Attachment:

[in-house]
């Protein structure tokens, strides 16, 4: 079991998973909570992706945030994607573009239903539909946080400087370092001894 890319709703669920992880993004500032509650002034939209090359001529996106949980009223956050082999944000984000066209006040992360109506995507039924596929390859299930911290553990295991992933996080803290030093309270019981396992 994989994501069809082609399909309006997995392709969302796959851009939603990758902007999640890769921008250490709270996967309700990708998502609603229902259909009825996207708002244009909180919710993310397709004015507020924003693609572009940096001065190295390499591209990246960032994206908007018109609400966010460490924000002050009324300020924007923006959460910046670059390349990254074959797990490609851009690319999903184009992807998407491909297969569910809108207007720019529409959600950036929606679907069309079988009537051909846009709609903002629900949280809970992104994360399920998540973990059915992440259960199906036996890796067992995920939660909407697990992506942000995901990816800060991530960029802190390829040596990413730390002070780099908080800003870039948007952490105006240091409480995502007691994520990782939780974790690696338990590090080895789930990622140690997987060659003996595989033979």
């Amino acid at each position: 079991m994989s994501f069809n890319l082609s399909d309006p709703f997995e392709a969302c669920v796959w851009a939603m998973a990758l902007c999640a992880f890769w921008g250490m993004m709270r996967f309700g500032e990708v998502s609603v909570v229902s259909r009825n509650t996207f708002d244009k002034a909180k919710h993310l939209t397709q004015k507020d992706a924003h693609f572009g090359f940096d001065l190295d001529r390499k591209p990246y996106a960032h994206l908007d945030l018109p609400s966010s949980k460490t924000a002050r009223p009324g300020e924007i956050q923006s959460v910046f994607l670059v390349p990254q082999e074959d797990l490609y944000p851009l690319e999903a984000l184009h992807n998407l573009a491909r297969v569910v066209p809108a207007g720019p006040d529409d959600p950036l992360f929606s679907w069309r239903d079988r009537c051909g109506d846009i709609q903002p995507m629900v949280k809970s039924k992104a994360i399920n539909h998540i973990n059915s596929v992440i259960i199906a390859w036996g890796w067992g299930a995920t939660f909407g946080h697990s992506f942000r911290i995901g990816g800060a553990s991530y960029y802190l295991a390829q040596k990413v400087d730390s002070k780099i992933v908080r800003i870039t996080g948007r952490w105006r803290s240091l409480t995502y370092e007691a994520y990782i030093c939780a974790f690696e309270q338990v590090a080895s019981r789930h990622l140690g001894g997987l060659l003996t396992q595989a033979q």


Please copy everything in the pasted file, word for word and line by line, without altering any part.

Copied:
[in-house]
């Protein structure tokens, strides 16, 4: 079991998973909570992706945030994607573009239903539909946080400087370092001894 890319709703669920992880993004500032509650002034939209090359001529996106949980009223956050082999944000984000066209006040992360109506995507039924596929390859299930911290553990295991992933996080803290030093309270019981396992 994989994501069809082609399909309006997995392709969302796959851009939603990758902007999640890769921008250490709270996967309700990708998502609603229902259909009825996207708002244009909180919710993310397709004015507020924003693609572009940096001065190295390499591209990246960032994206908007018109609400966010460490924000002050009324300020924007923006959460910046670059390349990254074959797990490609851009690319999903184009992807998407491909297969569910809108207007720019529409959600950036929606679907069309079988009537051909846009709609903002629900949280809970992104994360399920998540973990059915992440259960199906036996890796067992995920939660909407697990992506942000995901990816800060991530960029802190390829040596990413730390002070780099908080800003870039948007952490105006240091409480995502007691994520990782939780974790690696338990590090080895789930990622140690997987060659003996595989033979």
């Amino acid at each position: 079991m994989s994501f069809n890319l082609s399909d309006p709703f997995e392709a969302c669920v796959w851009a939603m998973a990758l902007c999640a992880f890769w921008g250490m993004m709270r996967f309700g500032e990708v998502s609603v909570v229902s259909r009825n509650t996207f708002d244009k002034a909180k919710h993310l939209t397709q004015k507020d992706a924003h693609f572009g090359f940096d001065l190295d001529r390499k591209p990246y996106a960032h994206l908007d945030l018109p609400s966010s949980k460490t924000a002050r009223p009324g300020e924007i956050q923006s959460v910046f994607l670059v390349p990254q082999e074959d797990l490609y944000p851009l690319e999903a984000l184009h992807n998407l573009a491909r297969v569910v066209p809108a207007g720019p006040d529409d959600p950036l992360f929606s679907w069309r239903d079988r009537c051909g109506d846009i709609q903002p995507m629900v949280k809970s039924k992104a994360i399920n539909h998540i973990n059915s596929v992440i259960i199906a390859w036996g890796w067992g299930a995920t939660f909407g946080h697990s992506f942000r911290i995901g990816g800060a553990s991530y960029y802190l295991a390829q040596k990413v400087d730390s002070k780099i992933v908080r800003i870039t996080g948007r952490w105006r803290s240091l409480t995502y370092e007691a994520y990782i030093c939780a974790f690696e309270q338990v590090a080895s019981r789930h990622l140690g001894g997987l060659l003996t396992q595989a033979q």